What is spatially-averaged radiance?
Radiance is defined as the power emitted per unit area of the source into unit solid angle. The product of area and solid angle is called the geometric extent, which is at best conserved in any optical system.
Radiance can be decreased by filters or diffusers, but never increased by any optical system.
It is for this reason that radiance is used to account for light perceived by the eye through its photometric equivalent, luminance.
In evaluating hazards to the retina, the irradiance of the retinal image should be considered. With increasing exposure time this image is spread across the retina due to saccades and eye movements.
What is of interest is not the radiance of the source but the radiance in the area of the retina irradiated.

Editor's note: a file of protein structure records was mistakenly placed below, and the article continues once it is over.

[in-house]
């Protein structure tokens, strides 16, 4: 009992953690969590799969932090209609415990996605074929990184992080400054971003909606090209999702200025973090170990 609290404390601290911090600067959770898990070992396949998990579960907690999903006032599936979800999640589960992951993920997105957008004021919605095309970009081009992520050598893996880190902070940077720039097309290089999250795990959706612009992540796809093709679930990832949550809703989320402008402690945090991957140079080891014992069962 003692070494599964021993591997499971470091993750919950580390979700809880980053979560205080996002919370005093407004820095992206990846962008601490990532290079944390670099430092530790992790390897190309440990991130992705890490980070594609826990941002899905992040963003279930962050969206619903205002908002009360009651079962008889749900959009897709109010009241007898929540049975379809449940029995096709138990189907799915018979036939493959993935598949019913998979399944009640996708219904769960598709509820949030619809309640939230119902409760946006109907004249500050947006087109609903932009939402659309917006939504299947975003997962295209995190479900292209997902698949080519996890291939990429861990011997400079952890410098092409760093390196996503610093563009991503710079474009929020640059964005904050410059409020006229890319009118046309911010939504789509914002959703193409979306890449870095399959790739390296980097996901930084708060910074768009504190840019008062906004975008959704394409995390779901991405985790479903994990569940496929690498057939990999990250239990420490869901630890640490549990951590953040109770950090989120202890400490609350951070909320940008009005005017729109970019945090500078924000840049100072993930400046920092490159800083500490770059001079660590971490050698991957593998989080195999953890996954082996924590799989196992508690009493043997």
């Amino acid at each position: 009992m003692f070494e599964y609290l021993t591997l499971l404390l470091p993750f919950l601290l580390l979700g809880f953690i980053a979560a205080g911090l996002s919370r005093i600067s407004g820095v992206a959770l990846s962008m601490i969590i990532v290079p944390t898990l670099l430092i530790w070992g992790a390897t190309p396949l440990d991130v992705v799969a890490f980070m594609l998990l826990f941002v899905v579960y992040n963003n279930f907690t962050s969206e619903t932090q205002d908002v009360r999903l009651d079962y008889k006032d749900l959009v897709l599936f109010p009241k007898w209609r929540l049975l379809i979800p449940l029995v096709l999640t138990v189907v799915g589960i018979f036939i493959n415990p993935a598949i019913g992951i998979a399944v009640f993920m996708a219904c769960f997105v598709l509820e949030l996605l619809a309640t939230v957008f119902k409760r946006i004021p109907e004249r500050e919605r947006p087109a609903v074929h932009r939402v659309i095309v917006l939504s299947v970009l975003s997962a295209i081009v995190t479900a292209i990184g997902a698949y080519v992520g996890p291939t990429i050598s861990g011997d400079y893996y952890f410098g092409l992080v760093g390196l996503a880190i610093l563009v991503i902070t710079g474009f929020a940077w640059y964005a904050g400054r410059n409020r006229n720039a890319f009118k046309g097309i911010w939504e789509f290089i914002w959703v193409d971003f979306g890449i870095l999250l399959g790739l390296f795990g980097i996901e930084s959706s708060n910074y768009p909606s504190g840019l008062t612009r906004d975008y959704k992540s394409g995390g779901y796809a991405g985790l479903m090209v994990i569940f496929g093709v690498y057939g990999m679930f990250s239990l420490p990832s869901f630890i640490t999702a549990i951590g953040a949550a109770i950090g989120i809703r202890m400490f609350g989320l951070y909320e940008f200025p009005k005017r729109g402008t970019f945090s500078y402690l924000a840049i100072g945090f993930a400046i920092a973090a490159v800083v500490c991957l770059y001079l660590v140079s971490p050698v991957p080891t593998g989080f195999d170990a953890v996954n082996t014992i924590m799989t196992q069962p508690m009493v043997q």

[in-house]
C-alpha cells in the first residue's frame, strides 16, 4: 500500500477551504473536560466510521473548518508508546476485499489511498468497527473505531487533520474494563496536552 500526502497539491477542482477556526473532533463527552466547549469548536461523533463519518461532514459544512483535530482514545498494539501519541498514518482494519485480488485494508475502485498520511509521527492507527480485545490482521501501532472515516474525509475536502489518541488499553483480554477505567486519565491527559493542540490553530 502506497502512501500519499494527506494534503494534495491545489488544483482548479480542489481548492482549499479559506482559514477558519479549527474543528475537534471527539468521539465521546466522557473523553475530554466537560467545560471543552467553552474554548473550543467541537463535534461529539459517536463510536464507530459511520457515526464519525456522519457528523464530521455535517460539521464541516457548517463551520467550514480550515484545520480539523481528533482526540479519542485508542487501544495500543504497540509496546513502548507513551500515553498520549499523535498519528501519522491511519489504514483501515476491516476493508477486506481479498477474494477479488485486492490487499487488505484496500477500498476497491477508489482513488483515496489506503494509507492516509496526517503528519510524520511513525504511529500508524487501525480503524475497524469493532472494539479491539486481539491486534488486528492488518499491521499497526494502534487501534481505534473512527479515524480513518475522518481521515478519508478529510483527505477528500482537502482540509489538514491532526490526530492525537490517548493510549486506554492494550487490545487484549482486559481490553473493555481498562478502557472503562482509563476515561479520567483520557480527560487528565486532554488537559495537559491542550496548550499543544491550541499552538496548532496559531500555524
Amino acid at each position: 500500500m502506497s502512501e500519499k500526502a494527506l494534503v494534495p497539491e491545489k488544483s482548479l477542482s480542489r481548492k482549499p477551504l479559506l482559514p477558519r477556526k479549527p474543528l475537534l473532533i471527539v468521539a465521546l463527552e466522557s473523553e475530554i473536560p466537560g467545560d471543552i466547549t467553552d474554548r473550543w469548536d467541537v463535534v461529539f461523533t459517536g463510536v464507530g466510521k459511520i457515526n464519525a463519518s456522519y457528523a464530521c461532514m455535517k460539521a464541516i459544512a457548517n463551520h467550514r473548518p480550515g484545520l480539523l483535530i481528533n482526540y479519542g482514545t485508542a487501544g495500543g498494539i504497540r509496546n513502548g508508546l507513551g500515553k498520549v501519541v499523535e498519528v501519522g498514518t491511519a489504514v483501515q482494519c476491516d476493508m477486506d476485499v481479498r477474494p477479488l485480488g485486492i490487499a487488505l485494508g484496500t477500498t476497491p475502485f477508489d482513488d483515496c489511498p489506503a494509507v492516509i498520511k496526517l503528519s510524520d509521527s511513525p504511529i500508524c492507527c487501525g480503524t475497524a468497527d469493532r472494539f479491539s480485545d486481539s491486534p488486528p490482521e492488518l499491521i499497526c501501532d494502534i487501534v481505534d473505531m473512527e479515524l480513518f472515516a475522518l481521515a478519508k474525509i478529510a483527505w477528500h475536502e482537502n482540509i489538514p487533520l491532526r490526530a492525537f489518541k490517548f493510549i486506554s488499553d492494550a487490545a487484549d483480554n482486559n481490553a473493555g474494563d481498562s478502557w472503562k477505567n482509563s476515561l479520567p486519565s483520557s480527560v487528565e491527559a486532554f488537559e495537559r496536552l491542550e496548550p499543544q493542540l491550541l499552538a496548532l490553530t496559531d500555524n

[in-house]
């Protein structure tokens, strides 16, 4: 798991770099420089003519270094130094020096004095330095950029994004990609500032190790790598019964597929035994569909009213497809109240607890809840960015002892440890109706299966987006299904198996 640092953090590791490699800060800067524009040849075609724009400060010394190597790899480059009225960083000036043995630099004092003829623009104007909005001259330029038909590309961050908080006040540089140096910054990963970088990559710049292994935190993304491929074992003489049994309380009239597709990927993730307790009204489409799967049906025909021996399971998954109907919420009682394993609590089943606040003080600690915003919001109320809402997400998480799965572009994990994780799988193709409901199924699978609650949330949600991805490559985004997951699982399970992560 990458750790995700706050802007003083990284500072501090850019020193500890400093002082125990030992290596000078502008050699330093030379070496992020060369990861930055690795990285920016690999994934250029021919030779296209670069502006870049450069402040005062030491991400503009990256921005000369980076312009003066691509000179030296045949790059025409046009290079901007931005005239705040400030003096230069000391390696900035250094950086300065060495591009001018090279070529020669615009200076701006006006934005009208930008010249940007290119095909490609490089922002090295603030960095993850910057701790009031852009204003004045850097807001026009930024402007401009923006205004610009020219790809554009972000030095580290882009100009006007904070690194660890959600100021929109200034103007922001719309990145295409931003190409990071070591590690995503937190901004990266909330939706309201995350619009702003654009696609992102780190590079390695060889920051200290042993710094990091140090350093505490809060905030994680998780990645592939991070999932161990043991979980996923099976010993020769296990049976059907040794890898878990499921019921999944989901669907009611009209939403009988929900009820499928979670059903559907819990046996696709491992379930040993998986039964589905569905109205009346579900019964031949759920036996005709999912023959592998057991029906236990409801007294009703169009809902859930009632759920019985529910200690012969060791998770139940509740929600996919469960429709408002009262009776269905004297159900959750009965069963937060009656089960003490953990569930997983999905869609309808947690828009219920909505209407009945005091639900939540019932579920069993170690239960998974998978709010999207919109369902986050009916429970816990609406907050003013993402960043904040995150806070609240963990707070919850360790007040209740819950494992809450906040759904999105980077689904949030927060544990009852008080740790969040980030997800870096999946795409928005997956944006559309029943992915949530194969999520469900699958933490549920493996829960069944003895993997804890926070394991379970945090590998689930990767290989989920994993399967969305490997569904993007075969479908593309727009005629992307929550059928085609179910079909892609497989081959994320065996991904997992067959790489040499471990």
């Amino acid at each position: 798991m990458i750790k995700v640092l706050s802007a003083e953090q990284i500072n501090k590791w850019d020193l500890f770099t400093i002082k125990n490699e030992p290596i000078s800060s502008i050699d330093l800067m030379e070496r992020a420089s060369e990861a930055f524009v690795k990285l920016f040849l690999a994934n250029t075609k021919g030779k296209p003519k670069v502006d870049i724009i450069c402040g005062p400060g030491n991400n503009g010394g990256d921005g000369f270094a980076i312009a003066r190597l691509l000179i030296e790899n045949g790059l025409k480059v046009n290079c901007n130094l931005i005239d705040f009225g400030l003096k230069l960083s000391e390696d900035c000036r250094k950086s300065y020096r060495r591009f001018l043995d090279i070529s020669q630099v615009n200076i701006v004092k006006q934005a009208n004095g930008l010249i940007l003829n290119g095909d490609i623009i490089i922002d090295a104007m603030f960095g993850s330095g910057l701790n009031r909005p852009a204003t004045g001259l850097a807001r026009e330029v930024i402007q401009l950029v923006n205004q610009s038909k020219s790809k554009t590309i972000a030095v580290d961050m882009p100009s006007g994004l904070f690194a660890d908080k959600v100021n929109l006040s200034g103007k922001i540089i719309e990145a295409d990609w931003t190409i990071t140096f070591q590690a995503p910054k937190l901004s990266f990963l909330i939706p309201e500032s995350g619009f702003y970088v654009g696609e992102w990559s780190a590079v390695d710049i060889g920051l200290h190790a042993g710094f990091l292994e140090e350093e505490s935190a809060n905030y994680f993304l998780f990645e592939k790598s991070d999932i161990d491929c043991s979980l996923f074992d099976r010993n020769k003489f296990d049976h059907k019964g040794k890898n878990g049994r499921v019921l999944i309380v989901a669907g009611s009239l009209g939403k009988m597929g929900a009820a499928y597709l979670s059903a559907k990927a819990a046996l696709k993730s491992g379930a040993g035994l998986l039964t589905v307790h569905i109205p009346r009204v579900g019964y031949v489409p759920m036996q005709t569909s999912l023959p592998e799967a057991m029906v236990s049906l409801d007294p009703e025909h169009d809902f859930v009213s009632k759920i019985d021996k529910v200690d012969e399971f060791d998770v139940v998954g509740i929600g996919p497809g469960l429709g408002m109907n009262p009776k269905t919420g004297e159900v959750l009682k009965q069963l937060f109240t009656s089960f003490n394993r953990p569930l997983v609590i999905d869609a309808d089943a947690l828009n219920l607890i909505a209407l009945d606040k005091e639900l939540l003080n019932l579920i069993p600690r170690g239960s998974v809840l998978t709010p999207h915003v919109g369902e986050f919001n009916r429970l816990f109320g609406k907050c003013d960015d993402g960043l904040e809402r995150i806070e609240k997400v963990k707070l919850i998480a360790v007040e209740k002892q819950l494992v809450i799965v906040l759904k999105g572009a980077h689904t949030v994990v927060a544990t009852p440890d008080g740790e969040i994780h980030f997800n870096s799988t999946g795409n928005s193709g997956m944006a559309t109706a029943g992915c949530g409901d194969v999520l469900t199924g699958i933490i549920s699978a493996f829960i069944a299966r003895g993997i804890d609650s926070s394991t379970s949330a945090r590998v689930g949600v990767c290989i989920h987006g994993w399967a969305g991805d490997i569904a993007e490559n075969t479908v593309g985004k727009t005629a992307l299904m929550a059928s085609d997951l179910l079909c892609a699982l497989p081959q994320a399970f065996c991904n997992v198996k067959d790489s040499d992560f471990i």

In traditional radiometry, the radiance or luminance measurement is made with an optic that permits selecting the measurement field of view, and thereby the area of the source measured.
In all cases, the luminous area should be uniform and must extend beyond the field of view.
Photobiological Safety Solutions:
- IDR300-PSL Photobiological Safety Spectroradiometer
- ISR300-PSL Luminaire Blue Light Hazard Spectroradiometer
On one hand we have a relationship between exposure time and angular subtense of the retinal image, on the other risk groups defined by permissible exposure time.
Combining the two, we have measurement conditions defined by risk group. Where the source is smaller than the field of view, a spatially averaged radiance will result.
For RG1 with time basis of 10,000s, measurements of spatially averaged radiance should be made in an 11mrad field of view.
Measurement at 200mm will encompass a circular area of 2.2mm diameter, no matter how large the luminaire to be measured.